DECEMBER 24, 2011 – For 20 years, I have never, I mean NEVER spent Noche Buena (Christmas Eve meal) away from my family. This year will be different though; I bet it will be one amazing feeling spending Christmas Eve in the hospital as I am now a ‘genuine’ nurse. I don’t know if I should blame this to bullying; but as a junior nurse, I was tasked to take a Night Shift (10pm-6am) on one perfect day: December 24. No candlelit table, ham, or fruitcake for me this year: just me, my stethoscope, a couple of medications and my patients.
My family then decided to eat out (early Noche Buena) before I come to duty. We had pizza, seafood pasta, sausage rolls, and ice cream: to basically advance the holiday cheer. Now nobody can tell me I had a sad Christmas eve, LOL.
After which I went straight to the hospital. I came in early, just past 9pm so that those from the PM shift (2pm-10pm) can save themselves from spending Christmas in traffic. It was a merry feeling anticipating Christmas outside the home and I was quite excited about it, I mean how independent can this be?
After endorsement though, my charge nurse received a phone call from the nursing supervisor telling him to ‘lend’ me to the Pediatric Intensive Care Unit (PICU) as they need one more nurse there.
I was like, seriously?
Bummer, it was sad man!
I definitely think its sad not to greet Christmas in my own home, much more not in my own station. Merry Christmas to me.
So there, I became a PICU nurse for the night. The patients there were so tiny I found myself calculating each move I make. Midnight struck as I take vital signs and feed the small kid; the parents greeted me ‘Merry Christmas’ as I smile back and wave.
At that instant, I thought of my family in Cavite; they’re probably exchanging gifts and singing carols by now. I thought of my friends who might be already drunk and uttering incomprehensible greetings. I thought of my own station: it’s warmth and familiarity. For the first time in my life, I was not around people I know at this special moment that happens just once a year, I did not stare at the clock anticipating each minute to be the one to shout the loudest Merry Christmas: I was in a distant place performing an important task on Christmas day. But also for the first time in my life, I did not feel incomplete; in fact I felt none of those holiday glee are as important.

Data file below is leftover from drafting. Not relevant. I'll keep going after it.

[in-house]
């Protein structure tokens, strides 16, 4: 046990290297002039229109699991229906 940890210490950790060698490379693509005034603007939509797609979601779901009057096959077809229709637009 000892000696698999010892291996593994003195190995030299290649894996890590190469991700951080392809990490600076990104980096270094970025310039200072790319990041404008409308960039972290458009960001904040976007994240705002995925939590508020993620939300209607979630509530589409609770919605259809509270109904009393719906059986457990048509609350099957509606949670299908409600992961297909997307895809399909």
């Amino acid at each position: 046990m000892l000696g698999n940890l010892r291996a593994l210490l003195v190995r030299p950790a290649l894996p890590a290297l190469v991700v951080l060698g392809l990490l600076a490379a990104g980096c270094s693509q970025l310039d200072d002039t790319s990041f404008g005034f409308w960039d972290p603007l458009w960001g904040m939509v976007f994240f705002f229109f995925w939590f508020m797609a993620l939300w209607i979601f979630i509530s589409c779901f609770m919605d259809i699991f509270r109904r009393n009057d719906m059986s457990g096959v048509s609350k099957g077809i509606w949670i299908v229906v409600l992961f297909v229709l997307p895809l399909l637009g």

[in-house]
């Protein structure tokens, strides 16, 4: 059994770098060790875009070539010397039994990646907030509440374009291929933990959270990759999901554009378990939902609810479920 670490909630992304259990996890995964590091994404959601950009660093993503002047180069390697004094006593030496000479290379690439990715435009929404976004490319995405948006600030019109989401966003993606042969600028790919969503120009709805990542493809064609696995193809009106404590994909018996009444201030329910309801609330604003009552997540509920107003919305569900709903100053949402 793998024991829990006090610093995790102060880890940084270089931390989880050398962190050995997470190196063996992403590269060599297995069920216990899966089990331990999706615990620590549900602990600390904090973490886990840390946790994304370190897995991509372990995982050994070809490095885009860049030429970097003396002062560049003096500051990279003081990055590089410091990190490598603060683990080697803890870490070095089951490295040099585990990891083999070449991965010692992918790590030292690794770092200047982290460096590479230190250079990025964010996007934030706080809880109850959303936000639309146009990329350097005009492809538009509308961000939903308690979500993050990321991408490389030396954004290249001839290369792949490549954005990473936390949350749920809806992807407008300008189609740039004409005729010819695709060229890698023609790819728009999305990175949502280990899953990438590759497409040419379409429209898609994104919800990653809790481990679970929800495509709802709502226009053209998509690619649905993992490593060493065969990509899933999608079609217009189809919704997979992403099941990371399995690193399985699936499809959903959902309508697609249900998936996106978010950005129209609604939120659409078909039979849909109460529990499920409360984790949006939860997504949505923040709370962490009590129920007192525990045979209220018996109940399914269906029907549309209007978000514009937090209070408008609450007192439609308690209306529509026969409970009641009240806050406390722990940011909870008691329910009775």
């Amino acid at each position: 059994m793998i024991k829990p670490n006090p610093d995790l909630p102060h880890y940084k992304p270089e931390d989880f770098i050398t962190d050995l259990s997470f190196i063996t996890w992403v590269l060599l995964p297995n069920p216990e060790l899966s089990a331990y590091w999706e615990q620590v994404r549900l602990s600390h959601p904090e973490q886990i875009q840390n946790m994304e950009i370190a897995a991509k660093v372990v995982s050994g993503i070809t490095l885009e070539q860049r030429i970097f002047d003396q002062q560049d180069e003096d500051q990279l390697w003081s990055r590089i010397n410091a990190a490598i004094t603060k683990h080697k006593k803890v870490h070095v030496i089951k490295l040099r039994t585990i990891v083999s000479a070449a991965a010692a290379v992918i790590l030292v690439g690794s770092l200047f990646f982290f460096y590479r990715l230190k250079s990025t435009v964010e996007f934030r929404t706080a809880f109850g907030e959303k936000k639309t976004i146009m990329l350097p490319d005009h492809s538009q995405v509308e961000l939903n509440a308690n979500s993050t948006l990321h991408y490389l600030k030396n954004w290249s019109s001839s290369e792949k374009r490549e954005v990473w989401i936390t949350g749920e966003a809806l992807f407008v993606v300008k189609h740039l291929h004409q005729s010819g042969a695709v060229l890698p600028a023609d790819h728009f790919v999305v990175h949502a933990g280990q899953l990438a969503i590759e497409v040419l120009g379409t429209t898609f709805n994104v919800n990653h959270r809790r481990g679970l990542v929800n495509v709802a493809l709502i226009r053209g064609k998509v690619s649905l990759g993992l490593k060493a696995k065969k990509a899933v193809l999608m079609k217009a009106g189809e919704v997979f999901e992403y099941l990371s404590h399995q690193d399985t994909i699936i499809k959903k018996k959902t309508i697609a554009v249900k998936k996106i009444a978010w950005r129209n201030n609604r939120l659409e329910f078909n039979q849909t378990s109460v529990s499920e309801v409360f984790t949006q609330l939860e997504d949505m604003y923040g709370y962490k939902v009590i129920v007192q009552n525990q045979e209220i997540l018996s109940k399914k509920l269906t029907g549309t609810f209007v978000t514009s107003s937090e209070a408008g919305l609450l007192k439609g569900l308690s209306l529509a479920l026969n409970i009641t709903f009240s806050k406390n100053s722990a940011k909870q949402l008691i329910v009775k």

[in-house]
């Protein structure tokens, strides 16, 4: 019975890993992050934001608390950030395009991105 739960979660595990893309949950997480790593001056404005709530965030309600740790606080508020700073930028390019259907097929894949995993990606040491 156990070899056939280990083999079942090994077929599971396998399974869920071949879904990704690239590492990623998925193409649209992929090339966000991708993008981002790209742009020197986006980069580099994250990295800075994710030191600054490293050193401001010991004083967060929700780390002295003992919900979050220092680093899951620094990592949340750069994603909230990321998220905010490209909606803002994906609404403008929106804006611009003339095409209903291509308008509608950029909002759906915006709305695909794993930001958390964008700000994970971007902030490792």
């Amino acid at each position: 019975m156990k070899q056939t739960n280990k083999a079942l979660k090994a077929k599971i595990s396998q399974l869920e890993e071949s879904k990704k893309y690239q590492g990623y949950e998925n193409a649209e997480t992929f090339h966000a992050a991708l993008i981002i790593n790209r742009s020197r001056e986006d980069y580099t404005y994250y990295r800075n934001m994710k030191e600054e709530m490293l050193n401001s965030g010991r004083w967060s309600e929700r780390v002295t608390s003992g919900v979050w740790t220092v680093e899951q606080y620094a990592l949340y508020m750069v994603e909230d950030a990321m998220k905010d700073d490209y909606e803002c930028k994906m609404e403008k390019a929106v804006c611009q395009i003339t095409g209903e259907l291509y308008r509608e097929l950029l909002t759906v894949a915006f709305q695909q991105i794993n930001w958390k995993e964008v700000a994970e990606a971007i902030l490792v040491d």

Due to the awful silence at the PICU, I recall praying and greeting Jesus Christ his due birthday greeting. I laugh at myself as I remember this; I mean that was a first, sheesh.
That Christmas was a revelation to me: I know there are a lot more that I need to learn. And I am in awe every time I discover new things in my job. It’s like being in a shop the whole day and still finding stuffs you missed the first look. I spent the 21st Christmas of my life performing my duty as a nurse: I’m not sure but I guess I just felt fulfilled for the second time.
Next stop, new year duty!